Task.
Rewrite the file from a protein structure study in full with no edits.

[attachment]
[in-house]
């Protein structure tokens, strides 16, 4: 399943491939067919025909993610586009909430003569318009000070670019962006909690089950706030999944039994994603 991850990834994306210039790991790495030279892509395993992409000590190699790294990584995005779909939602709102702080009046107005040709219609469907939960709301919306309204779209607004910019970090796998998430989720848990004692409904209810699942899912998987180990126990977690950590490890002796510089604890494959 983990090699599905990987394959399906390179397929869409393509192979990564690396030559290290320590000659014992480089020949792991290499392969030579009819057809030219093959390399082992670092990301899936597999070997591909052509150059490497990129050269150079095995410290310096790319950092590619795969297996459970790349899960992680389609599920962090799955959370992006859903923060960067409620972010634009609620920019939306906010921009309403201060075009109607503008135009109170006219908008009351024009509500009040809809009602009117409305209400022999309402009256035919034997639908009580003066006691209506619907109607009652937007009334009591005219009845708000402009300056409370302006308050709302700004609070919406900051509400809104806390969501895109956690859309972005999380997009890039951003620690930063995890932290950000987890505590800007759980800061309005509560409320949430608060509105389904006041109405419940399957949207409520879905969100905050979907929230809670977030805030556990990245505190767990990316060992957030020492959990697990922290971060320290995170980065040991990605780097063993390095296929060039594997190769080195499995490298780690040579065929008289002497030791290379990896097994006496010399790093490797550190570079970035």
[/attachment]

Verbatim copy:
[in-house]
């Protein structure tokens, strides 16, 4: 399943491939067919025909993610586009909430003569318009000070670019962006909690089950706030999944039994994603 991850990834994306210039790991790495030279892509395993992409000590190699790294990584995005779909939602709102702080009046107005040709219609469907939960709301919306309204779209607004910019970090796998998430989720848990004692409904209810699942899912998987180990126990977690950590490890002796510089604890494959 983990090699599905990987394959399906390179397929869409393509192979990564690396030559290290320590000659014992480089020949792991290499392969030579009819057809030219093959390399082992670092990301899936597999070997591909052509150059490497990129050269150079095995410290310096790319950092590619795969297996459970790349899960992680389609599920962090799955959370992006859903923060960067409620972010634009609620920019939306906010921009309403201060075009109607503008135009109170006219908008009351024009509500009040809809009602009117409305209400022999309402009256035919034997639908009580003066006691209506619907109607009652937007009334009591005219009845708000402009300056409370302006308050709302700004609070919406900051509400809104806390969501895109956690859309972005999380997009890039951003620690930063995890932290950000987890505590800007759980800061309005509560409320949430608060509105389904006041109405419940399957949207409520879905969100905050979907929230809670977030805030556990990245505190767990990316060992957030020492959990697990922290971060320290995170980065040991990605780097063993390095296929060039594997190769080195499995490298780690040579065929008289002497030791290379990896097994006496010399790093490797550190570079970035």